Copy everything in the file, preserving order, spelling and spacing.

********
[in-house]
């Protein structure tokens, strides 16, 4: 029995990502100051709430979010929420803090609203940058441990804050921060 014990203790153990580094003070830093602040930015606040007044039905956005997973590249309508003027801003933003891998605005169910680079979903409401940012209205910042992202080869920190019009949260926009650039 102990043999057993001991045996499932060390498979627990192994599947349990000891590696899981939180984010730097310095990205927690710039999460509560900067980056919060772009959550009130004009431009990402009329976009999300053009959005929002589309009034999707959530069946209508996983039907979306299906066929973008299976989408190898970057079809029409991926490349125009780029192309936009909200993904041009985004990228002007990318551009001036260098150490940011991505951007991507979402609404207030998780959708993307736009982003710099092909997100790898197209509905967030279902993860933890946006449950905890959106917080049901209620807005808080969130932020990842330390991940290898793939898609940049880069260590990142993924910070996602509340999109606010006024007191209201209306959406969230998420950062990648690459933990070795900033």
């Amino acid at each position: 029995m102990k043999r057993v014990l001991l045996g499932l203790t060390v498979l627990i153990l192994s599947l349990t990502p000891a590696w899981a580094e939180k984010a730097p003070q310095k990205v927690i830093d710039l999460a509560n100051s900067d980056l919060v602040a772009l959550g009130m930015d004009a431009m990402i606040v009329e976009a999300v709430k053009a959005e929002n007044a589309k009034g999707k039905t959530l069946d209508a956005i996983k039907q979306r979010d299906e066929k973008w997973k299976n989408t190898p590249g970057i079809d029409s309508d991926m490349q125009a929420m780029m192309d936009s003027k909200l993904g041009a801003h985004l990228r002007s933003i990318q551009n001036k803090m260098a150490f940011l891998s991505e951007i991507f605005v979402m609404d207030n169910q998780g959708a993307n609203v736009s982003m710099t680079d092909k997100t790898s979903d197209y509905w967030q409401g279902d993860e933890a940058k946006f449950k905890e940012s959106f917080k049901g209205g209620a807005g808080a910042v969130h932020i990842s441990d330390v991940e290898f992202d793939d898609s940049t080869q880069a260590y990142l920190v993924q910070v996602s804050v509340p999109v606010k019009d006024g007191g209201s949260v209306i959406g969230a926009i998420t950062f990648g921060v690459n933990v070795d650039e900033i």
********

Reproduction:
[in-house]
């Protein structure tokens, strides 16, 4: 029995990502100051709430979010929420803090609203940058441990804050921060 014990203790153990580094003070830093602040930015606040007044039905956005997973590249309508003027801003933003891998605005169910680079979903409401940012209205910042992202080869920190019009949260926009650039 102990043999057993001991045996499932060390498979627990192994599947349990000891590696899981939180984010730097310095990205927690710039999460509560900067980056919060772009959550009130004009431009990402009329976009999300053009959005929002589309009034999707959530069946209508996983039907979306299906066929973008299976989408190898970057079809029409991926490349125009780029192309936009909200993904041009985004990228002007990318551009001036260098150490940011991505951007991507979402609404207030998780959708993307736009982003710099092909997100790898197209509905967030279902993860933890946006449950905890959106917080049901209620807005808080969130932020990842330390991940290898793939898609940049880069260590990142993924910070996602509340999109606010006024007191209201209306959406969230998420950062990648690459933990070795900033």
């Amino acid at each position: 029995m102990k043999r057993v014990l001991l045996g499932l203790t060390v498979l627990i153990l192994s599947l349990t990502p000891a590696w899981a580094e939180k984010a730097p003070q310095k990205v927690i830093d710039l999460a509560n100051s900067d980056l919060v602040a772009l959550g009130m930015d004009a431009m990402i606040v009329e976009a999300v709430k053009a959005e929002n007044a589309k009034g999707k039905t959530l069946d209508a956005i996983k039907q979306r979010d299906e066929k973008w997973k299976n989408t190898p590249g970057i079809d029409s309508d991926m490349q125009a929420m780029m192309d936009s003027k909200l993904g041009a801003h985004l990228r002007s933003i990318q551009n001036k803090m260098a150490f940011l891998s991505e951007i991507f605005v979402m609404d207030n169910q998780g959708a993307n609203v736009s982003m710099t680079d092909k997100t790898s979903d197209y509905w967030q409401g279902d993860e933890a940058k946006f449950k905890e940012s959106f917080k049901g209205g209620a807005g808080a910042v969130h932020i990842s441990d330390v991940e290898f992202d793939d898609s940049t080869q880069a260590y990142l920190v993924q910070v996602s804050v509340p999109v606010k019009d006024g007191g209201s949260v209306i959406g969230a926009i998420t950062f990648g921060v690459n933990v070795d650039e900033i």